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HomeClassroom ResourcesLesson Plans

Lesson Plan

The Tale of Despereaux: Fact or Fiction?

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The Tale of Despereaux: Fact or Fiction?

Grades 3 – 6
Lesson Plan Type Standard Lesson
Estimated Time Four 50-minute sessions
Lesson Author

Christy Simon

Christy Simon

Urbana, Illinois

Joyce Bruett

Joyce Bruett

Brookhaven, Mississippi

Publisher

National Council of Teachers of English

 

Student Objectives

Session One

Session Two

Session Three

Session Four

Extensions

Student Assessment/Reflections

 

STUDENT OBJECTIVES

Students will

  • use a variety of web and print sources to research medieval times as it relates to the novel.
  • compare and contrast book selections about medieval times with student-conducted research of the topic.
  • practice their inquiry and research skils to determine fact verses fiction in The Tale of Despereaux.

 

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Session One

  1. After students have read The Tale of Despereaux, have a discussion reviewing fictional books, and more specifically fantasy fiction as well as historical fiction. (See the Teacher Notes on Genre Characteristics for more information.)
  2. Ask students to describe why The Tale of Despereaux could be considered both a fantasy and historical fiction.  List reasons on chart paper or the board. Share with them that it actually follows both fantasy and historical fiction genres.  It has, for example, talking animals (fantasy) but is set in medieval Europe with many factual elements from that time period (historical fiction).
  3. Share with your students the purpose of writing that compares and contrasts to introduce your students to this style of writing.
  4. Share with your students the assignment for this activity so that they are aware in advance of the research and assessment.  Use the Compare and Contrast Map Rubric to further understanding and to point out specifically what needs to be done on the end product.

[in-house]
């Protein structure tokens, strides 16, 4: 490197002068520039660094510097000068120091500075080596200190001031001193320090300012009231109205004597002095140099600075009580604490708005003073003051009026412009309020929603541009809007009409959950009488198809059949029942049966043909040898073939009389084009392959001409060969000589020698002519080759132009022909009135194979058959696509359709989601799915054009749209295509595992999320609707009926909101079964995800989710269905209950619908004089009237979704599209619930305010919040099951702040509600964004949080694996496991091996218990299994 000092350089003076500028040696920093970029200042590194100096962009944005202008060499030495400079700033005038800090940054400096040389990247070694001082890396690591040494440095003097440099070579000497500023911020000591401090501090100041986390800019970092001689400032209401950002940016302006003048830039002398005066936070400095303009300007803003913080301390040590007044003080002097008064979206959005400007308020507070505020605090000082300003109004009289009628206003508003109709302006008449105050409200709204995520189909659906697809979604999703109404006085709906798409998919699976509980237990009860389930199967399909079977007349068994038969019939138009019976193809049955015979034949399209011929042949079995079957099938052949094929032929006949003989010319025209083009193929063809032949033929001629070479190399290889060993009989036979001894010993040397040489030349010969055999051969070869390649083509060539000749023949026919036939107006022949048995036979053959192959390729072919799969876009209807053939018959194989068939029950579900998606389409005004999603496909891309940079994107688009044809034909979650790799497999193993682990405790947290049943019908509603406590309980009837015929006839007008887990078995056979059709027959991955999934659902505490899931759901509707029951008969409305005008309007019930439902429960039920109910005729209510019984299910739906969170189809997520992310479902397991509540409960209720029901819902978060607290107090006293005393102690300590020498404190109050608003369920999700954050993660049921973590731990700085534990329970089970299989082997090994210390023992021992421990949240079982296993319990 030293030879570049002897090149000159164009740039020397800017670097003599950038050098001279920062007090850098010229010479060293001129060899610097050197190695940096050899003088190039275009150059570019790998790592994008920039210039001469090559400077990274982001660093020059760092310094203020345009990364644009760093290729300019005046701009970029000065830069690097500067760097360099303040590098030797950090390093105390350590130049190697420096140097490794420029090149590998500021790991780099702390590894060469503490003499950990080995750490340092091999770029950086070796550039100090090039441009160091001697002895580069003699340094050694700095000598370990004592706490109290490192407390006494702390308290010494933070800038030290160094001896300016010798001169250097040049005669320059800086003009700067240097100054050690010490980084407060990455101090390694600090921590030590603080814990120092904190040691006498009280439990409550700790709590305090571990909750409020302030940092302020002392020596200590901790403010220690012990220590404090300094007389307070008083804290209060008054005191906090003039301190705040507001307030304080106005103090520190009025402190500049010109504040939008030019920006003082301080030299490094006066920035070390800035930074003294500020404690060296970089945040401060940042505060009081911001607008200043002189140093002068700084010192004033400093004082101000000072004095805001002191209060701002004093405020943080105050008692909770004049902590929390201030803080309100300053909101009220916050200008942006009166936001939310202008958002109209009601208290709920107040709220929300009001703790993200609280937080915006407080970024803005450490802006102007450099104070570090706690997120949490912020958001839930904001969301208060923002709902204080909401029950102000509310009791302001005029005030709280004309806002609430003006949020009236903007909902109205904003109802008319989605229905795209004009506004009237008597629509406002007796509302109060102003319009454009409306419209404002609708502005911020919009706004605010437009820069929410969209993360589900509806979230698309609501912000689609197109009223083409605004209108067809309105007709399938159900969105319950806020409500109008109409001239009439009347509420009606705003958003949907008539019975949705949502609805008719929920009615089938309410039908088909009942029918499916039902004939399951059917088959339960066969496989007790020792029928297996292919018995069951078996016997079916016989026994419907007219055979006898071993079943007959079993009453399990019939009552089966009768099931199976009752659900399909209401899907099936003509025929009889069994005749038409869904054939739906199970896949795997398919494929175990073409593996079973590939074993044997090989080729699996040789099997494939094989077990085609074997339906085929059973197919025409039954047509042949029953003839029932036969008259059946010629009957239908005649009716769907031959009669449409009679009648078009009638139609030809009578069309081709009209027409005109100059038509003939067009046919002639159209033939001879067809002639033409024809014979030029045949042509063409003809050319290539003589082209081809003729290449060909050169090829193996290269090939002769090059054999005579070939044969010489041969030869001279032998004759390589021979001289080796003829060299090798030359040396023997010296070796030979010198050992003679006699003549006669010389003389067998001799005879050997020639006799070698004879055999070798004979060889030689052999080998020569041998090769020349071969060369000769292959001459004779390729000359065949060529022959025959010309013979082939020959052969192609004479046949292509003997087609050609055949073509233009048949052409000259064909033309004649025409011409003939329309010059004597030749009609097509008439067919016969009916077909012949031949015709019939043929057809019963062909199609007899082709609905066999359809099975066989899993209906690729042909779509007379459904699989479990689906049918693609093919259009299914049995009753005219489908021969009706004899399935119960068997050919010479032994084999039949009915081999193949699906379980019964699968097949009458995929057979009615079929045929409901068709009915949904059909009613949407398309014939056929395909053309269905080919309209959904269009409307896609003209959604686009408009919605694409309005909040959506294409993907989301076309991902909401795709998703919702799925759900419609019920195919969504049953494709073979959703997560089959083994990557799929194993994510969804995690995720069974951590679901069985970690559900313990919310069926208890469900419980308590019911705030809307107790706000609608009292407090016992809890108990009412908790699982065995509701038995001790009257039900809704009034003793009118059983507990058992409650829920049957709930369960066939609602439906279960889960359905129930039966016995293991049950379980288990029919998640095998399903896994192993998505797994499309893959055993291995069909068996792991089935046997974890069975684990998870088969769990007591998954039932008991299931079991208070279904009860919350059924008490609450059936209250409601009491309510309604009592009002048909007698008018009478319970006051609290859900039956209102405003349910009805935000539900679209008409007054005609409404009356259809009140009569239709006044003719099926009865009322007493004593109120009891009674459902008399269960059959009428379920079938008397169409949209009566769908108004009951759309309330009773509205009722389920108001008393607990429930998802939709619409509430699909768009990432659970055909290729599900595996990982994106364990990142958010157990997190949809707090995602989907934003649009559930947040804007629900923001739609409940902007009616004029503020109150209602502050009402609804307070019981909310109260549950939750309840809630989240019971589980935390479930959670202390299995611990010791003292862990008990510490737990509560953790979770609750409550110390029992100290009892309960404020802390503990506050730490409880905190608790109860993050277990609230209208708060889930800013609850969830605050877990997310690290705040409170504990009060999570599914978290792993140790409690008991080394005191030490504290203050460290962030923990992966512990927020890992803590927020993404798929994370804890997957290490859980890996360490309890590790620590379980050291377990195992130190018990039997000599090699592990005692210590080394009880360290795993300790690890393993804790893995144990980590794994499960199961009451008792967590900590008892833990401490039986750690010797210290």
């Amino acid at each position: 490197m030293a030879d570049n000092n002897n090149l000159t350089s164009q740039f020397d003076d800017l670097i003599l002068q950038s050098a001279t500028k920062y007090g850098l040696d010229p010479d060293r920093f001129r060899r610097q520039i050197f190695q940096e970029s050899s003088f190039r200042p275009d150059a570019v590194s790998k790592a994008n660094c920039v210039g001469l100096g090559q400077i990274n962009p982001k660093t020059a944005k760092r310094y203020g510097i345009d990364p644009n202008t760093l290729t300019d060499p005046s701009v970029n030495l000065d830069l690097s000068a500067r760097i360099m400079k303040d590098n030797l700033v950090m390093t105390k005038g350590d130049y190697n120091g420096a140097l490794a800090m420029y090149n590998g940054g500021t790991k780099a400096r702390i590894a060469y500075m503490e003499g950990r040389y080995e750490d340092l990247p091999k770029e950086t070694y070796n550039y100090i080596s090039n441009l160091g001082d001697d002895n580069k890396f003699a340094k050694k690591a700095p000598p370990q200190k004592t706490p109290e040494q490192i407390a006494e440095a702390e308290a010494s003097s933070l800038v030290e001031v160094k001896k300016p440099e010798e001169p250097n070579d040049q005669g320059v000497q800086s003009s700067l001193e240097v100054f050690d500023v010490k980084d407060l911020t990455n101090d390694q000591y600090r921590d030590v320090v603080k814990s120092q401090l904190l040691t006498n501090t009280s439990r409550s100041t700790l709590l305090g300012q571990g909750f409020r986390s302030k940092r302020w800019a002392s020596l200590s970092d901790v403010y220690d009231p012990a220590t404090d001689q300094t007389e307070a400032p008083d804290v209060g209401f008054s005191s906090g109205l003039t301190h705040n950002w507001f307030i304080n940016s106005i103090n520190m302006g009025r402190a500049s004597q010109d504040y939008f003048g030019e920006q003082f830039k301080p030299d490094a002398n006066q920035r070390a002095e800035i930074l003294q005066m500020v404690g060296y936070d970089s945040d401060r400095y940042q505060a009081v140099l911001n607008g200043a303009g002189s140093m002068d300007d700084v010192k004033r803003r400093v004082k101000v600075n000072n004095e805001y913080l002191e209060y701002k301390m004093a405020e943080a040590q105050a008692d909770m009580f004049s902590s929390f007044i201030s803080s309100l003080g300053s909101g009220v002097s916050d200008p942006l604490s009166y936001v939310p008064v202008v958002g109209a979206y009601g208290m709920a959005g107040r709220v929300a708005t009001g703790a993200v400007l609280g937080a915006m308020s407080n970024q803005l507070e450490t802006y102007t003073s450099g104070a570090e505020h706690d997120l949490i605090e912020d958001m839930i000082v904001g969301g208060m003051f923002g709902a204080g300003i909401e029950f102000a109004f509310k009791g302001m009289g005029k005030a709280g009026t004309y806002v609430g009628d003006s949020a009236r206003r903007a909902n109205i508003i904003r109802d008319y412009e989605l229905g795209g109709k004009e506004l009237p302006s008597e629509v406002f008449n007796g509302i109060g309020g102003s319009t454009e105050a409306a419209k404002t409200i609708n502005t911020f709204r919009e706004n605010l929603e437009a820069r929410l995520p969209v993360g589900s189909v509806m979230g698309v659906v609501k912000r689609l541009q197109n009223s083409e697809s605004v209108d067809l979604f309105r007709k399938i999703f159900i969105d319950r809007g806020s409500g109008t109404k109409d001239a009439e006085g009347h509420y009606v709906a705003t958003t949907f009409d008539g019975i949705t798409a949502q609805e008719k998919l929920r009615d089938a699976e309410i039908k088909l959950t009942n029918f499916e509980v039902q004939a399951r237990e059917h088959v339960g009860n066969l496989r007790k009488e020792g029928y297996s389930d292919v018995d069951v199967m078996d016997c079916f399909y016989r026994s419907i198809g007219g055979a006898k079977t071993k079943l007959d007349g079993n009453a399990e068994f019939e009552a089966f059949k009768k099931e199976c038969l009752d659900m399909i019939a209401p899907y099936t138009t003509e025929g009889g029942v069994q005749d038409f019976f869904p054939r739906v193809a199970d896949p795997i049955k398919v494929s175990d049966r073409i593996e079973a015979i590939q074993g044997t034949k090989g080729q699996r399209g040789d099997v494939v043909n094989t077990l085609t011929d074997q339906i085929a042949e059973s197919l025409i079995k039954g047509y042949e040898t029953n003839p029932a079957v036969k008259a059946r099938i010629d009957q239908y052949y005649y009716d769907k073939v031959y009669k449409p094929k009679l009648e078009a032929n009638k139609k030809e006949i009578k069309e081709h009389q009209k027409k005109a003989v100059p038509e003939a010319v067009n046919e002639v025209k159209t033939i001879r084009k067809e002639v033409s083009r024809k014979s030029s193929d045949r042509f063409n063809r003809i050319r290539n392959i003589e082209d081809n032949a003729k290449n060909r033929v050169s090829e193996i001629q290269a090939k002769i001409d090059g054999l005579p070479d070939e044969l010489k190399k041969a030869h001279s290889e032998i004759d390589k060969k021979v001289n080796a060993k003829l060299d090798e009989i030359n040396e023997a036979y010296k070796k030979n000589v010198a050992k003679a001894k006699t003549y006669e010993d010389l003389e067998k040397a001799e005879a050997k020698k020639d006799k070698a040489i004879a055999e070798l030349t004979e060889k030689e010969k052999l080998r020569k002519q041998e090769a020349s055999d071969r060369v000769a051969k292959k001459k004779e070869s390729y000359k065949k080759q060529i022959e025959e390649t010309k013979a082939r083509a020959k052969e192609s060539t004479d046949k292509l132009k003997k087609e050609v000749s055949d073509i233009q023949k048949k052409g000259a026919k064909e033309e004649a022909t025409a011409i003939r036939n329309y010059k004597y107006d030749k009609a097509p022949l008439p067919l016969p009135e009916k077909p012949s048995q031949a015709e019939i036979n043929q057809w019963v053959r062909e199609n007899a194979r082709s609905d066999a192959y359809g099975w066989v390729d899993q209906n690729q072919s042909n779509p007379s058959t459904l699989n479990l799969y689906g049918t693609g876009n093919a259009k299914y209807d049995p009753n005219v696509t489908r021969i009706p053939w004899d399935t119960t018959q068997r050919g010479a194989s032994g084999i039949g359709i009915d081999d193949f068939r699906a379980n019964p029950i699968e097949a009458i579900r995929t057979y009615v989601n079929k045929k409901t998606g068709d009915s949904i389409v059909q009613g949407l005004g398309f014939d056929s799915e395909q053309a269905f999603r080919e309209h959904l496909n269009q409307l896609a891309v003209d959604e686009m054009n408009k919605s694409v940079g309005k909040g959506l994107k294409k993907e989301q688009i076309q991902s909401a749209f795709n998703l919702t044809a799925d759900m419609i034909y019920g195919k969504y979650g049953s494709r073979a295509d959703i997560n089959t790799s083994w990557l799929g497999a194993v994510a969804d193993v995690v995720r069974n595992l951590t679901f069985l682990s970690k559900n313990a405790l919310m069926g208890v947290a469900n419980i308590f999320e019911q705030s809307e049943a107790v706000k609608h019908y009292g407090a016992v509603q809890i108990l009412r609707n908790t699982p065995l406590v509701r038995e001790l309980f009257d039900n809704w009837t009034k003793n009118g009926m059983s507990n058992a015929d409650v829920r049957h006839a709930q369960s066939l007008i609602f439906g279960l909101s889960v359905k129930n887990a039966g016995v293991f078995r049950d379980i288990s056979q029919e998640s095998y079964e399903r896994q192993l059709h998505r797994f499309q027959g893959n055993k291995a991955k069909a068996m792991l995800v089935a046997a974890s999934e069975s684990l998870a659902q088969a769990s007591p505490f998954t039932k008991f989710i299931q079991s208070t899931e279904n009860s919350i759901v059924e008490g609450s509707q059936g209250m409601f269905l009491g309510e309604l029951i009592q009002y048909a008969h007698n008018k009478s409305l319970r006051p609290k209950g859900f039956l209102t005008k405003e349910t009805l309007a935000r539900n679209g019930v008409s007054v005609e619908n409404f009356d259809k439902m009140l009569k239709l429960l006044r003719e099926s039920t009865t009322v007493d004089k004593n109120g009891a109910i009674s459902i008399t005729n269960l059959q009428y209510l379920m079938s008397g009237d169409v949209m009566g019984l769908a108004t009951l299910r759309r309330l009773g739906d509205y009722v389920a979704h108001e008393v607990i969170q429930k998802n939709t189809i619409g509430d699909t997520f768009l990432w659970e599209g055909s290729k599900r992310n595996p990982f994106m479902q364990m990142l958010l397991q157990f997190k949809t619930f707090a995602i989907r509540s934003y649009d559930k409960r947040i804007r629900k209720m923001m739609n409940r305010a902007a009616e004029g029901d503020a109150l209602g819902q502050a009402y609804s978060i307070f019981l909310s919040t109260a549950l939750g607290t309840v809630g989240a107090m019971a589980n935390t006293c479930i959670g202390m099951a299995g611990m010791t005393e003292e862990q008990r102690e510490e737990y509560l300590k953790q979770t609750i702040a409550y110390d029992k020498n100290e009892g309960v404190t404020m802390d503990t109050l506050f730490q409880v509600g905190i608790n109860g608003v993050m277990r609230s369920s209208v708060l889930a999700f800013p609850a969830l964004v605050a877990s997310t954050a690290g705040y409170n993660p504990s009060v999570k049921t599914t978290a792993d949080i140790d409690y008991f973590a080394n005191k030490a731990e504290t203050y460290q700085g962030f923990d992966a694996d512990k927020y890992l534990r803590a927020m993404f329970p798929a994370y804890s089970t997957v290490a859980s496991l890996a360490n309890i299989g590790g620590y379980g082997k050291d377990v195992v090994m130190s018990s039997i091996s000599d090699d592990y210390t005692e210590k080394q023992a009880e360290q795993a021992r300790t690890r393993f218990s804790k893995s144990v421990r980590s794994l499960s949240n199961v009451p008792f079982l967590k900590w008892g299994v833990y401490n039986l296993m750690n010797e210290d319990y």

5. Allow some time to present some of the books to the class through short book talks, highlighting some important parts of their research process.
  6. Give students time to browse the medieval times books that are available for research for historical information.  Also, have copies of The Tale of Despereaux available for any student(s) who want to rediscover parts of the novel.

 

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Session Two

  1. Read a selection from The Tale of Despereaux to your students using the Book Selections for Comparison handout for guidance.
  2. Have the students work briefly in pairs or small groups to decide if they think what is described in the book is fact or fiction.  Give a few minutes for brainstorming within groups and then ask the groups to share their discussions with the whole class.
  3. Based on your selection from the book, share the research that you have highlighted for that selection. Point out the sources from which you got this information and the way you went about finding it.  You can use the Medieval Times Booklist or web sites for suggestions.
    • For example: If you chose to read about Princess Pea being lonely, you would find a selection from one of the Medieval Times booklist to highlight how royalty would have been in that time (always surrounded by servants or ladies in waiting) to see if Princess Pea was accurately portrayed in the book.
  4. Students should find their own selection from The Tale of Despereaux to compare with historic medieval times.  They should keep track of the section of the book they are researching, the research books or web resources they are using, and keep notes of the information they are finding to compare. Students can use the Compare and Contrast Information Collection Sheet to help them organize their information.